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UNC Submits Development Plan to Town
By Emily Drum
The University has taken another
important step on the road to making its
Master Plan come to life.
UNC submitted its Development
Plan for campus expansion to the
Chapel Hill Town Council on July 5.
The town has 90 days to review the
inch-thick document, and will vote on it
Could Be Closed
To Raise Money
With a high unemployment rate and a
declining economy, North Carolina's superi
or Triple-A bond rating could be in jeopardy.
By Matt Viser
City, State & National Editor
The budget clock is ticking louder by the second as legis
lators continue meeting this week in an effort to find ways to
clear up a bleak revenue picture.
Most discussions have dealt with how much money can be
generated and which sources of revenue will be used.
Loophole closings, income-tax and sales-tax increases have all
been on the table for discussion among N.C. House and
Senate conference committee members.
Legislators realized earlier this wcek-that the projected rev
enue growth they were using was too high. Originally, budget
writers in both the House and the Senate estimated an overall
revenue growth of 5.3 percent over the next year. But they
realized this estimate was too generous, given a poor econo
my and high unemployment rate.
“As the economy has turned sour, we found our spending
exceeded our revenue,” said Rep. Warren Oldham, D-Forsyth,
co-chairman of the House Conferees. The revenue growth pro
jections have been scaled down to 4 percent The decrease means
$167 million less for budget writers to use.
Several adjustments will have to be made to make up for
this change in revenue. “We’ve got to make more cuts or
increase revenue," said Paul Luebke, D-Durham.
It appears as if a tax increase of some sort will be inevitable.
Although tax increases have not been favorable in the House,
representatives have started to indicate they may be willing to
accept some of the Senate’s proposed tax-loophole closings.
Loopholes are areas of special interest where taxes can be
increased. The Senate included nine loophole closings in their
version of the budget, amounting to $l9O million in revenue.
The House removed all loophole closings from their budget
But legislation passed in the House Finance Committee
Tuesday in a 19-14 vote, approving three of the Senate’s nine
tax-loophole closings. “This is an important bill because it’s
getting people to pay the taxes that are due,” said Luebke, co
chairman of the House Finance Committee. The three loop
hole closings would raise s6l million in revenue.
Also being discussed among budget writers is an increase
See BUDGET, Page 2
Lincoln High Culture Celebrated
By Emily Canaday
A group of six Lincoln High School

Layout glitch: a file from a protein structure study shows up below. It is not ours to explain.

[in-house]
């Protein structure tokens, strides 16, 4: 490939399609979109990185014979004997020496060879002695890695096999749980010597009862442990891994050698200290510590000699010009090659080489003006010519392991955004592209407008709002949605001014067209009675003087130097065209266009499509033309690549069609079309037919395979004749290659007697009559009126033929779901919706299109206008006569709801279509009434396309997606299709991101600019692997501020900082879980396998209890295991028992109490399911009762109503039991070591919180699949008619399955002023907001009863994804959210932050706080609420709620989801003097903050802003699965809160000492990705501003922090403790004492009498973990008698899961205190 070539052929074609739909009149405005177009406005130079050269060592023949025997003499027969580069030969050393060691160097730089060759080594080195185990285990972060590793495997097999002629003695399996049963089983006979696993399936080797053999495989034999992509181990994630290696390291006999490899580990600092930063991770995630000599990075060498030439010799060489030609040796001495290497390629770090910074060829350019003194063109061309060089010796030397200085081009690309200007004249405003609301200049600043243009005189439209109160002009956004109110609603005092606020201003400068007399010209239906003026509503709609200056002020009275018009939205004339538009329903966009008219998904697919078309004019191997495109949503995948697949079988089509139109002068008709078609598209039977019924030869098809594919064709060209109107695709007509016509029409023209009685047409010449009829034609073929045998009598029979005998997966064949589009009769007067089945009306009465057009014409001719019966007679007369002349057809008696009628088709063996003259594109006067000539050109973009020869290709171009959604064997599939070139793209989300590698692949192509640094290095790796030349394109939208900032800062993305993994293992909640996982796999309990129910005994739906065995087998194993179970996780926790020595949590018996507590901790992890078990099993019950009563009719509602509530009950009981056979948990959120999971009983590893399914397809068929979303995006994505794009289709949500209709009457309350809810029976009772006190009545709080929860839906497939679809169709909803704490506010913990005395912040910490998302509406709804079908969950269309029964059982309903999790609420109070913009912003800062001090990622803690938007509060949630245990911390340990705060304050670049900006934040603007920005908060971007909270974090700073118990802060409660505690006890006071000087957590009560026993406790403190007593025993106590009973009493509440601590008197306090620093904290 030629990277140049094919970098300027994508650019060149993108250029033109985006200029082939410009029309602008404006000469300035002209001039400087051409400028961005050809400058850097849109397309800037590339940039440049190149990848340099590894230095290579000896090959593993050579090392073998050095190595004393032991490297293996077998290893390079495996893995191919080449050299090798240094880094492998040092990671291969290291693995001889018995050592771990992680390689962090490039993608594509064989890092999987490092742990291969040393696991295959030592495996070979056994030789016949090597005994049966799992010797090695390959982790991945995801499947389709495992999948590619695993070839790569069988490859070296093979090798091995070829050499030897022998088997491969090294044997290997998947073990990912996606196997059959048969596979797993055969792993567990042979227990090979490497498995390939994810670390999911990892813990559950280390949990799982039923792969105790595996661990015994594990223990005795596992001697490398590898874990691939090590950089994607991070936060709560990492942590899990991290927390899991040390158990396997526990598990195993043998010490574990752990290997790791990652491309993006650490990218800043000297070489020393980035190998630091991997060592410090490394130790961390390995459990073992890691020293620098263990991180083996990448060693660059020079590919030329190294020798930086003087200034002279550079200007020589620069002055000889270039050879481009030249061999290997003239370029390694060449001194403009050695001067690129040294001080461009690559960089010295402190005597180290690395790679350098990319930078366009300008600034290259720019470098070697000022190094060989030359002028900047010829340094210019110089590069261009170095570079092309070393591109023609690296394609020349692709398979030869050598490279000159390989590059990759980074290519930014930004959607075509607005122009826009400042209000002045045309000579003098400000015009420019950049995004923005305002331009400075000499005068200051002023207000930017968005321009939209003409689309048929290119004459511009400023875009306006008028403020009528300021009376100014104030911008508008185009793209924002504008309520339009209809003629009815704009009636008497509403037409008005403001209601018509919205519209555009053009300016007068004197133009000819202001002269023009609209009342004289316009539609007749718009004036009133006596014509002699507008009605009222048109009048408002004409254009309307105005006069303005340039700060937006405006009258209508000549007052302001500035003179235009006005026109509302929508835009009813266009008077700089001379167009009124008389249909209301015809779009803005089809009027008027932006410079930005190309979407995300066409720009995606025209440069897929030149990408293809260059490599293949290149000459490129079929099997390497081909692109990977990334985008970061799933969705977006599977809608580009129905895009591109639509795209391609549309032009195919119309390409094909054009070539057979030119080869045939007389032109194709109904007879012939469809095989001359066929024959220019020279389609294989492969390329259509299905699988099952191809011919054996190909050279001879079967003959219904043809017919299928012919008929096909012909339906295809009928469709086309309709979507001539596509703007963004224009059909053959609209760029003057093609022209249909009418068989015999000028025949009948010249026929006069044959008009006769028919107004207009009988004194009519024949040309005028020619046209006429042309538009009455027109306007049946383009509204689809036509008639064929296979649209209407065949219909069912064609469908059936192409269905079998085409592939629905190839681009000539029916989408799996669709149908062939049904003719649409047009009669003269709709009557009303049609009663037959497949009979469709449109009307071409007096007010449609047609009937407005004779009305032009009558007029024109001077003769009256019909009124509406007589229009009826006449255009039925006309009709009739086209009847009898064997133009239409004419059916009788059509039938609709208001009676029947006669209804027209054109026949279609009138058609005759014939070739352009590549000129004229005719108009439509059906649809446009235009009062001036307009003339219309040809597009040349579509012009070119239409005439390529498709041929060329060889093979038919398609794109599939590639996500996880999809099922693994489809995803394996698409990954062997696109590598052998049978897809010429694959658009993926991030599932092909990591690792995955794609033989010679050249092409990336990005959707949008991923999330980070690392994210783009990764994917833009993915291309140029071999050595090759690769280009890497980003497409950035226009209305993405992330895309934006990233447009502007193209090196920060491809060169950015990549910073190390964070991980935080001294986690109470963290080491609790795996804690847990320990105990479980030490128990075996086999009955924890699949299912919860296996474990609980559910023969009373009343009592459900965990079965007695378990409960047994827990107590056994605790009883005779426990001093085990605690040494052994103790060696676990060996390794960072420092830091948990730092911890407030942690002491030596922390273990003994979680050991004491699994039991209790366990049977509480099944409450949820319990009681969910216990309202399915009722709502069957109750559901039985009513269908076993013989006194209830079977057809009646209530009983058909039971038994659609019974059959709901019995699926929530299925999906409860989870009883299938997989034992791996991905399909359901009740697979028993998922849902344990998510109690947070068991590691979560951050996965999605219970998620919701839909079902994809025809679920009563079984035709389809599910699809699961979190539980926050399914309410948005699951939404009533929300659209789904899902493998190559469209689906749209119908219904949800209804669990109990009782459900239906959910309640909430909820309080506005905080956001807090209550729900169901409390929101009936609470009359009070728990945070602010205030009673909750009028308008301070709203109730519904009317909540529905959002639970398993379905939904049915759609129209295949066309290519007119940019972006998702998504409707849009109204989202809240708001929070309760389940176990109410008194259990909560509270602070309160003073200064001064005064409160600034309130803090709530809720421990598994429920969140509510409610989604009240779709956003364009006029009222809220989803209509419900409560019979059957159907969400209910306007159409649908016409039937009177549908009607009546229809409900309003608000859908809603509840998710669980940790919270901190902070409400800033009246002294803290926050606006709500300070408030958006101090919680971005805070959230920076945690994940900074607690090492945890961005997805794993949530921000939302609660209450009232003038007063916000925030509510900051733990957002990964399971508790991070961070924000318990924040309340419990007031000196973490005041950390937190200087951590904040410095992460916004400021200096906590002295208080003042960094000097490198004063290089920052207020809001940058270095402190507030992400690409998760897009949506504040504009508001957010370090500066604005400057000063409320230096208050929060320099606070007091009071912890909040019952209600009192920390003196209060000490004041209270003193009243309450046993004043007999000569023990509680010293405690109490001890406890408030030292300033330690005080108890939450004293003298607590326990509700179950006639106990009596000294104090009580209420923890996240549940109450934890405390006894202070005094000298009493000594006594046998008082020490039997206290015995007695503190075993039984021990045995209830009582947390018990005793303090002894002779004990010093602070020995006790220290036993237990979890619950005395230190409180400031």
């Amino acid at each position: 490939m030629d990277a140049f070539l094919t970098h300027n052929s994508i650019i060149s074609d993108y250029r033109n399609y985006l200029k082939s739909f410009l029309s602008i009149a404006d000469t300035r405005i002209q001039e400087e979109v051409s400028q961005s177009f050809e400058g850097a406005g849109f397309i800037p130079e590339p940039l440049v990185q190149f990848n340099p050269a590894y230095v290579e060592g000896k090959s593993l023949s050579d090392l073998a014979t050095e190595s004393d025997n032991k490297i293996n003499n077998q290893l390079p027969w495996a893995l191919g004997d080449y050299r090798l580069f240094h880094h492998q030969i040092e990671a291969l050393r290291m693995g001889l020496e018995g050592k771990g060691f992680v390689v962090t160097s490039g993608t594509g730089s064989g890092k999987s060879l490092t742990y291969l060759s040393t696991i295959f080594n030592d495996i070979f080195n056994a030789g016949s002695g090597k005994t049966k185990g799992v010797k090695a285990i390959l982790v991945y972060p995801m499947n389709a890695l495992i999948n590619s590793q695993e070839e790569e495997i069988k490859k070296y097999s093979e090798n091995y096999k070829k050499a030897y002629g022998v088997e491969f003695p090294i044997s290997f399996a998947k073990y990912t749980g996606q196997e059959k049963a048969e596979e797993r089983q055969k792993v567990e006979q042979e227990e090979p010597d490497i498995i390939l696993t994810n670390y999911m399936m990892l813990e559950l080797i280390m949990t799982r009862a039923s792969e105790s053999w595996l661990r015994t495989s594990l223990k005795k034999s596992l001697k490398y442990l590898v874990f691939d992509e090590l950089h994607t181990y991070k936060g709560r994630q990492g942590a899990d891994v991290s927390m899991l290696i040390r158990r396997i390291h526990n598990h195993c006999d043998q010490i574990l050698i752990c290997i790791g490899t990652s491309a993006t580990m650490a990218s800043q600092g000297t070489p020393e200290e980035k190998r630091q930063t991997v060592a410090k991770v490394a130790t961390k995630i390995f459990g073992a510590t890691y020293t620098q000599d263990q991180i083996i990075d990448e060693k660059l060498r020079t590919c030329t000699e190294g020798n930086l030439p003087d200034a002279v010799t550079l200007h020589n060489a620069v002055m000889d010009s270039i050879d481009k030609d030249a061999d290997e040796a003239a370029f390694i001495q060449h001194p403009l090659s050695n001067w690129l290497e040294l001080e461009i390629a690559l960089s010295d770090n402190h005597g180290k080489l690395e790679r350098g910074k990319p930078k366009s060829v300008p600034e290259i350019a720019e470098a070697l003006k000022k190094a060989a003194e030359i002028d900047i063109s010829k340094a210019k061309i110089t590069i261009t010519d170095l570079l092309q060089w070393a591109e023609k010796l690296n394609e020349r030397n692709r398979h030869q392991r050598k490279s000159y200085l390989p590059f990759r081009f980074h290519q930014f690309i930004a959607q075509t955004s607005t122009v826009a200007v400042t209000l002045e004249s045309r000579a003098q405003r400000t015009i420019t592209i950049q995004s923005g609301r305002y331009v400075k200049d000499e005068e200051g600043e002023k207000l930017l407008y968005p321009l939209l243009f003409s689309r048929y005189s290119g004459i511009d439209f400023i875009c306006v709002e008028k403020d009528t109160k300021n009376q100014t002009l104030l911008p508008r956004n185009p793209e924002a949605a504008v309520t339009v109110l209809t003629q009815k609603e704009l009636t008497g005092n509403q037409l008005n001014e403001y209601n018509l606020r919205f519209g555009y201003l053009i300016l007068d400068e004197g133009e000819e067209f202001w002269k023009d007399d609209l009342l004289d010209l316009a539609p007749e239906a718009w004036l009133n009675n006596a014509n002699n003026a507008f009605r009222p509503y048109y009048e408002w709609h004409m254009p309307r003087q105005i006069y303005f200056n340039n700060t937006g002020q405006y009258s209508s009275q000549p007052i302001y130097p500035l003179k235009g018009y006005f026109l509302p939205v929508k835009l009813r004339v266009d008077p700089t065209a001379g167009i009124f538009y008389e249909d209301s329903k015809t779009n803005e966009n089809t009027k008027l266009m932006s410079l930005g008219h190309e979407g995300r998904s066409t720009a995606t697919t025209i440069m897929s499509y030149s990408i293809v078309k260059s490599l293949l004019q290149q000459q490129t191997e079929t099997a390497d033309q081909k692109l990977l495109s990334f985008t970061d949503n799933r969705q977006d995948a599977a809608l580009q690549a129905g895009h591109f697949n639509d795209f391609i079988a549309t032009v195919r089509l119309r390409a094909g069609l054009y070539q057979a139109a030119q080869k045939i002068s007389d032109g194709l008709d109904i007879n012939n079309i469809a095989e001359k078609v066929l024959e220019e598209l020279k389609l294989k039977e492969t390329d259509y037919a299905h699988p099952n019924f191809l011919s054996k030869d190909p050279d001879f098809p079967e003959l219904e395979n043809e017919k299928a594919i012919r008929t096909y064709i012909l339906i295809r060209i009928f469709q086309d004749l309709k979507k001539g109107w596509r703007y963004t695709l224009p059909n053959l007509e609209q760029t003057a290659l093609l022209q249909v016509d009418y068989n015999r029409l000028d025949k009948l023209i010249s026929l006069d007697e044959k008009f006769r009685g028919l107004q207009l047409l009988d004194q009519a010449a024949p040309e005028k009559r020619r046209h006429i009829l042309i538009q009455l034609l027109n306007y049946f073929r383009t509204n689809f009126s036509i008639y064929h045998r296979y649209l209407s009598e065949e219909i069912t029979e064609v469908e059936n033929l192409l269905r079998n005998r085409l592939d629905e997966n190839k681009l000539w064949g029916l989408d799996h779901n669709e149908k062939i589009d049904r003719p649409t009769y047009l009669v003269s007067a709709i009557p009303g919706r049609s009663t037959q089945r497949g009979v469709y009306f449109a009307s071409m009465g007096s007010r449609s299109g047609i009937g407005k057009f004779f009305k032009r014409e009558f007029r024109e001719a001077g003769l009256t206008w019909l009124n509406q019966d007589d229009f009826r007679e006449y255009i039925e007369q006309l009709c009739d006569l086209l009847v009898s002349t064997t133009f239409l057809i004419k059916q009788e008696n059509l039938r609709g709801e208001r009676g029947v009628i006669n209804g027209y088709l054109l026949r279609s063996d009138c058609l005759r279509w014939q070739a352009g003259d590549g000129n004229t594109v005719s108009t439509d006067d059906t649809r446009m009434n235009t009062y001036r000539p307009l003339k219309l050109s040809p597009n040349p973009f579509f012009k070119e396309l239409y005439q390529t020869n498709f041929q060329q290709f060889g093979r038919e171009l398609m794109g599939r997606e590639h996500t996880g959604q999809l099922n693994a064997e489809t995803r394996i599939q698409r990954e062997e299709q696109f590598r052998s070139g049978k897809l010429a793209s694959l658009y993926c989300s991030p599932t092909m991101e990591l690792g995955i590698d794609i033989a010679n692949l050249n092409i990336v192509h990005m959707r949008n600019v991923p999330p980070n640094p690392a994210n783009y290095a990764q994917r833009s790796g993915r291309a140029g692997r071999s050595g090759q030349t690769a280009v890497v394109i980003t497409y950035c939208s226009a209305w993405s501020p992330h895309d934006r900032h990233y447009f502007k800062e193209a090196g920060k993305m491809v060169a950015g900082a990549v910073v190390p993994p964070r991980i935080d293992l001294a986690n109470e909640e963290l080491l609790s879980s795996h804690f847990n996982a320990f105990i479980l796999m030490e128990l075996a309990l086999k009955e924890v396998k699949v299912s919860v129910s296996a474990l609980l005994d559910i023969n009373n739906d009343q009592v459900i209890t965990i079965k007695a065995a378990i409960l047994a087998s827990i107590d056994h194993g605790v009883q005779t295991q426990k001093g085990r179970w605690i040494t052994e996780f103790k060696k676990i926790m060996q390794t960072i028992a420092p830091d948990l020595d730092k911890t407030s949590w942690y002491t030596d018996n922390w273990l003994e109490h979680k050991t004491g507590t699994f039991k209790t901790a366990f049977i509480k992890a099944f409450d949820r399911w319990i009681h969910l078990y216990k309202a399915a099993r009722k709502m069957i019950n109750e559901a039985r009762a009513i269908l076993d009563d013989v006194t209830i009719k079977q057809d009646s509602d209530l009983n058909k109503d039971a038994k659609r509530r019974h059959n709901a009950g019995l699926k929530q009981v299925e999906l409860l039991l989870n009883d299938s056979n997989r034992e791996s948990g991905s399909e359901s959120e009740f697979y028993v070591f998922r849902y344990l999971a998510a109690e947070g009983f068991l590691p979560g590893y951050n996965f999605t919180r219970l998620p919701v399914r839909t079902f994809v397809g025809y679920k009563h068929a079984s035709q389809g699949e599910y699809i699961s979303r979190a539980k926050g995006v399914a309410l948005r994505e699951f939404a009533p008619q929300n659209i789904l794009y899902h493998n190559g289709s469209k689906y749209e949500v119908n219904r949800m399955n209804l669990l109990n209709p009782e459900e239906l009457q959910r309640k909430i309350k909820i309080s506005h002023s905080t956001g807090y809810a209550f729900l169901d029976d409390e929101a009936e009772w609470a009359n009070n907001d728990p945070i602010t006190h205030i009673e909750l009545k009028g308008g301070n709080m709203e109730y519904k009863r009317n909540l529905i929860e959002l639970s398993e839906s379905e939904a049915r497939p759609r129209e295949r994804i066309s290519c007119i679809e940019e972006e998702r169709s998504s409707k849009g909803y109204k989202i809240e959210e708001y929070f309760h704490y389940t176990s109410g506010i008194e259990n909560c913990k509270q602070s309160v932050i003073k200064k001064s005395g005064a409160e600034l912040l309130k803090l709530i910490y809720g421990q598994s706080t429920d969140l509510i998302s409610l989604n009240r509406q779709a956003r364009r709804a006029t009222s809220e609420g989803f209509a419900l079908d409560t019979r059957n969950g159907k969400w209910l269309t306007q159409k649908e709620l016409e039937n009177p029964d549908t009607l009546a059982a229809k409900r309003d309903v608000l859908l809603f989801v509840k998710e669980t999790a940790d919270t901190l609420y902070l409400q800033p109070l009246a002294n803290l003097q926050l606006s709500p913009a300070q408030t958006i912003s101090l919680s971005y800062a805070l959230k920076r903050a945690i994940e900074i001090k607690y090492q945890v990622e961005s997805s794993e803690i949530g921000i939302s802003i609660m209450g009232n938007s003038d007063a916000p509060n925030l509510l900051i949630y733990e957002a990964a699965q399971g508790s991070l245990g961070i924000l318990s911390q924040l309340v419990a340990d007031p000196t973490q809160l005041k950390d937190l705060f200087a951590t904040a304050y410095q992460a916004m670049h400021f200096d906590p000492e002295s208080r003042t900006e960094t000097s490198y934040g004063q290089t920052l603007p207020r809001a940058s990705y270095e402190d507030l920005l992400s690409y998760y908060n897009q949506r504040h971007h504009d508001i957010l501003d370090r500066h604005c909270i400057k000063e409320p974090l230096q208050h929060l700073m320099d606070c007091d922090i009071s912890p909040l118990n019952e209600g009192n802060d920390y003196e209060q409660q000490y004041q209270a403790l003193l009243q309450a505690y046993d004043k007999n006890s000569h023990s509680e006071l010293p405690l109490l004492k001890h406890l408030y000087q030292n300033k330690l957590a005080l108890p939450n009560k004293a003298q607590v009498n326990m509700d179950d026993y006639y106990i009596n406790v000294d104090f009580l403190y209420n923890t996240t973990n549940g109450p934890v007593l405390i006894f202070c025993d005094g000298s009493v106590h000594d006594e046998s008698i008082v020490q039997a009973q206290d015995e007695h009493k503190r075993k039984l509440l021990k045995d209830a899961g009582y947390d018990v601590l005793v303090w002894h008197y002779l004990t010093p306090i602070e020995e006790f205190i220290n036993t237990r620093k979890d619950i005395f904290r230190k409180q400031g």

football players, their uniforms soiled
with the sweetness of victory, huddle
before the camera while reveling in their
1964 championship victory, unaware
that within a mere two years the com
munity would change forever as their
beloved high school would cease to exist
The new multimedia exhibit at the
Chapel Hill Museum, “Lincoln High: The
Mighty Tigers,” gives a voice to the former
students and the black community to
express their side of the consolidation of
Lincoln into Chapel Hill High School.
The exhibit, an attempt to foster bet
ter understanding between ethnicities,
gives insight into how integration truly
affected the black community.
History has led us to believe in the
glory of integration and the transforma
tion it brought to American society, but
An intelligent man is sometimes forced to be drunk to spend time with fools.
The plan includes not only building
plans, but also solutions for traffic pat
terns, environmental issues, town noise
ordinances, storm-water management,
public utilities, pedestrian circulation
and historic districts.
The Development Plan comes on top
of the town’s July 2 approval of UNC’s
rezoning proposal, which places the
University in anew Office/Institutional
-4 zoning district.
The new district does not cap the
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PHOTO COURTESY OF THE CAROUNA UNION
Memorial Hall, built in 1885, will begin renovations in February 2002. This will be the first renovation the hall has had in its
history and will include improved dressing rooms (below), performance space and a state-of-the-art sound system.
Hall Prepares for 'Transformation'
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the multimedia exhibit brings forth a
powerful and emotional message that
integration is not all it is cracked up to be.
“It is a story that needed to be told,”
said Chapel Hill Museum Director
Morgan Kenney. “It is a story of success
of a good group of people during a time
of heavy adversity who weren’t dealt
much but who made the very best of
what they had to work with, producing
From the very beginning, Lincoln
High was at a disadvantage. Until the
school closed in 1966, it functioned with
out lockers, paved sidewalks, athletic
equipment or uniforms, classroom sup
plies, school transportation and adequate
shop, science, or music classrooms.
These disadvantages did not impede
the success of the school, however.
Because it needed so much, the commu
nity supported the school, donating
money and services and paying for the
first activity bus. “Segregation left very
Serving the students and the University community since 1893
amount of square
footage that the
previous 01-3 dis
trict limited it to 14
occupies 13.6 mil
lion square feet
and seeks to add
PHOTO COURTESY OF THE CAROUNA UNION
litde for black people to do, so the school
became the centerpiece of the commu
nity,” said 1962 graduate Fred Batde.
“Lincoln was the pride of the communi
ty. It gave the people a purpose.”
In addition to the overwhelming sup
port of the community, the loyalty of the
teachers and the administration was
unfaltering. “The success of the school